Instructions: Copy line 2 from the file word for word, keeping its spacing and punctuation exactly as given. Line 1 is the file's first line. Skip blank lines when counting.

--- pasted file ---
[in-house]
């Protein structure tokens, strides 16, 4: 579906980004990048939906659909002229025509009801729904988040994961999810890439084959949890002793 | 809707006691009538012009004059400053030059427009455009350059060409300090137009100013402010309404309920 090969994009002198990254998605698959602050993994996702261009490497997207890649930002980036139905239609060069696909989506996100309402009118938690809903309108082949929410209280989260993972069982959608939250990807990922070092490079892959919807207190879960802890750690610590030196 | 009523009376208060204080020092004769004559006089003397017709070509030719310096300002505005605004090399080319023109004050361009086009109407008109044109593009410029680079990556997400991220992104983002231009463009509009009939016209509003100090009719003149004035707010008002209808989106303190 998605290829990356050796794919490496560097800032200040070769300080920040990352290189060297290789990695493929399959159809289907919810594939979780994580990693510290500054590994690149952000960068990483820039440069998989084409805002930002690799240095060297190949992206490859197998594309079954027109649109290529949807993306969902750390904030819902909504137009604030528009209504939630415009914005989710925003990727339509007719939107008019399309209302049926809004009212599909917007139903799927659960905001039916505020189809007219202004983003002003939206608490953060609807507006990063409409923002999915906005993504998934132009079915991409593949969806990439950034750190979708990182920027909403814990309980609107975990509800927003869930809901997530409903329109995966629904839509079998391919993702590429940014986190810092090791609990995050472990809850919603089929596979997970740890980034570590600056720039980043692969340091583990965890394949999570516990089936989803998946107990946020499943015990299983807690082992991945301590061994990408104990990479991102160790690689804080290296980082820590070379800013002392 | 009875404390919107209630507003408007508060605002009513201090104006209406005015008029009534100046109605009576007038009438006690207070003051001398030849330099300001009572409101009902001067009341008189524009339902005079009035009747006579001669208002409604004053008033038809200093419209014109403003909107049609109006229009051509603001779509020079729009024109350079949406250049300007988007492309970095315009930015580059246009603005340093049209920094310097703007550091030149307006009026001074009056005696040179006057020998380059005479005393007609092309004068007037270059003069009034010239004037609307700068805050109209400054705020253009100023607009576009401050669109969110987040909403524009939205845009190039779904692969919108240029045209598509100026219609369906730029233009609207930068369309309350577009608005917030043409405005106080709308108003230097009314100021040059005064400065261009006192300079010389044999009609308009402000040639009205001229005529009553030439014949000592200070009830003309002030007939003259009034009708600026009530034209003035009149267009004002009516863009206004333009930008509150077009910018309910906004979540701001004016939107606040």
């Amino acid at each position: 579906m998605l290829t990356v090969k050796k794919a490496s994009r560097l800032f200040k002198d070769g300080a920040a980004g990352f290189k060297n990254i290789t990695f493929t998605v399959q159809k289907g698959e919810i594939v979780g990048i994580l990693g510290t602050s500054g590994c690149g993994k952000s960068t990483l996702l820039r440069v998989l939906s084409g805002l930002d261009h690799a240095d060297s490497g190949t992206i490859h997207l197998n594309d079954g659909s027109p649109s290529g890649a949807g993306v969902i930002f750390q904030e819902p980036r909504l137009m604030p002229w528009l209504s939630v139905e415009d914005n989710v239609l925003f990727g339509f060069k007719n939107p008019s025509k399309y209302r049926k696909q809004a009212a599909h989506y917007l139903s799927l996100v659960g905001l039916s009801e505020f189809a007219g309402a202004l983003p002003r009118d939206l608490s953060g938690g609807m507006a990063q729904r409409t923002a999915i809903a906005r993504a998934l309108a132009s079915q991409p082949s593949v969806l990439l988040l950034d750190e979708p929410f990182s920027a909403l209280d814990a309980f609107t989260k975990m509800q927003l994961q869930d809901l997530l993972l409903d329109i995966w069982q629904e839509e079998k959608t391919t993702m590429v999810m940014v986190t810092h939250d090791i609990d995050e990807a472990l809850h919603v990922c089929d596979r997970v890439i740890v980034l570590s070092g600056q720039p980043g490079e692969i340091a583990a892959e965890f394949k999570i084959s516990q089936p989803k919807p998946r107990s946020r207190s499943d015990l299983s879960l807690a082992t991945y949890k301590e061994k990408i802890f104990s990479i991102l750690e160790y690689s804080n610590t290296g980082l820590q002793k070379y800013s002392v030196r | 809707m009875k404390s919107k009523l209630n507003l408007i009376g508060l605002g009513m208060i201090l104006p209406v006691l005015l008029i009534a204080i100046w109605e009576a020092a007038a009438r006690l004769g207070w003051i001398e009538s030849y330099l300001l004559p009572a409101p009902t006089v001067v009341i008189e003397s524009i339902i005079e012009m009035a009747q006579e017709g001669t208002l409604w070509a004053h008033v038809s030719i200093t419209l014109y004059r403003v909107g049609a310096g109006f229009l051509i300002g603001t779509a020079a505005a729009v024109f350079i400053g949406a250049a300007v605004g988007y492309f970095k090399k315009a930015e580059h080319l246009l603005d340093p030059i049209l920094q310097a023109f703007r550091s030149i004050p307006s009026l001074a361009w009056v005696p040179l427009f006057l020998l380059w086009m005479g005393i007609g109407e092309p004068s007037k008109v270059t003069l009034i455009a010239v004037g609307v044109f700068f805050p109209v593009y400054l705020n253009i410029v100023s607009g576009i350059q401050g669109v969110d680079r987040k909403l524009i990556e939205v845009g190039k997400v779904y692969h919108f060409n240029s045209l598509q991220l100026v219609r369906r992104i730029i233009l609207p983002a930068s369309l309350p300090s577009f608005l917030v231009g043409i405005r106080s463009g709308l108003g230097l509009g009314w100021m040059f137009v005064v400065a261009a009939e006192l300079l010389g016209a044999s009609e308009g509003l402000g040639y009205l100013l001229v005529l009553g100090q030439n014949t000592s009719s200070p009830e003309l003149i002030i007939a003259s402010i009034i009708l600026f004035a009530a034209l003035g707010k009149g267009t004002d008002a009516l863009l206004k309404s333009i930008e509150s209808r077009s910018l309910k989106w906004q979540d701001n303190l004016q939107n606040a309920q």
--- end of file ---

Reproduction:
């Protein structure tokens, strides 16, 4: 579906980004990048939906659909002229025509009801729904988040994961999810890439084959949890002793 | 809707006691009538012009004059400053030059427009455009350059060409300090137009100013402010309404309920 090969994009002198990254998605698959602050993994996702261009490497997207890649930002980036139905239609060069696909989506996100309402009118938690809903309108082949929410209280989260993972069982959608939250990807990922070092490079892959919807207190879960802890750690610590030196 | 009523009376208060204080020092004769004559006089003397017709070509030719310096300002505005605004090399080319023109004050361009086009109407008109044109593009410029680079990556997400991220992104983002231009463009509009009939016209509003100090009719003149004035707010008002209808989106303190 998605290829990356050796794919490496560097800032200040070769300080920040990352290189060297290789990695493929399959159809289907919810594939979780994580990693510290500054590994690149952000960068990483820039440069998989084409805002930002690799240095060297190949992206490859197998594309079954027109649109290529949807993306969902750390904030819902909504137009604030528009209504939630415009914005989710925003990727339509007719939107008019399309209302049926809004009212599909917007139903799927659960905001039916505020189809007219202004983003002003939206608490953060609807507006990063409409923002999915906005993504998934132009079915991409593949969806990439950034750190979708990182920027909403814990309980609107975990509800927003869930809901997530409903329109995966629904839509079998391919993702590429940014986190810092090791609990995050472990809850919603089929596979997970740890980034570590600056720039980043692969340091583990965890394949999570516990089936989803998946107990946020499943015990299983807690082992991945301590061994990408104990990479991102160790690689804080290296980082820590070379800013002392 | 009875404390919107209630507003408007508060605002009513201090104006209406005015008029009534100046109605009576007038009438006690207070003051001398030849330099300001009572409101009902001067009341008189524009339902005079009035009747006579001669208002409604004053008033038809200093419209014109403003909107049609109006229009051509603001779509020079729009024109350079949406250049300007988007492309970095315009930015580059246009603005340093049209920094310097703007550091030149307006009026001074009056005696040179006057020998380059005479005393007609092309004068007037270059003069009034010239004037609307700068805050109209400054705020253009100023607009576009401050669109969110987040909403524009939205845009190039779904692969919108240029045209598509100026219609369906730029233009609207930068369309309350577009608005917030043409405005106080709308108003230097009314100021040059005064400065261009006192300079010389044999009609308009402000040639009205001229005529009553030439014949000592200070009830003309002030007939003259009034009708600026009530034209003035009149267009004002009516863009206004333009930008509150077009910018309910906004979540701001004016939107606040």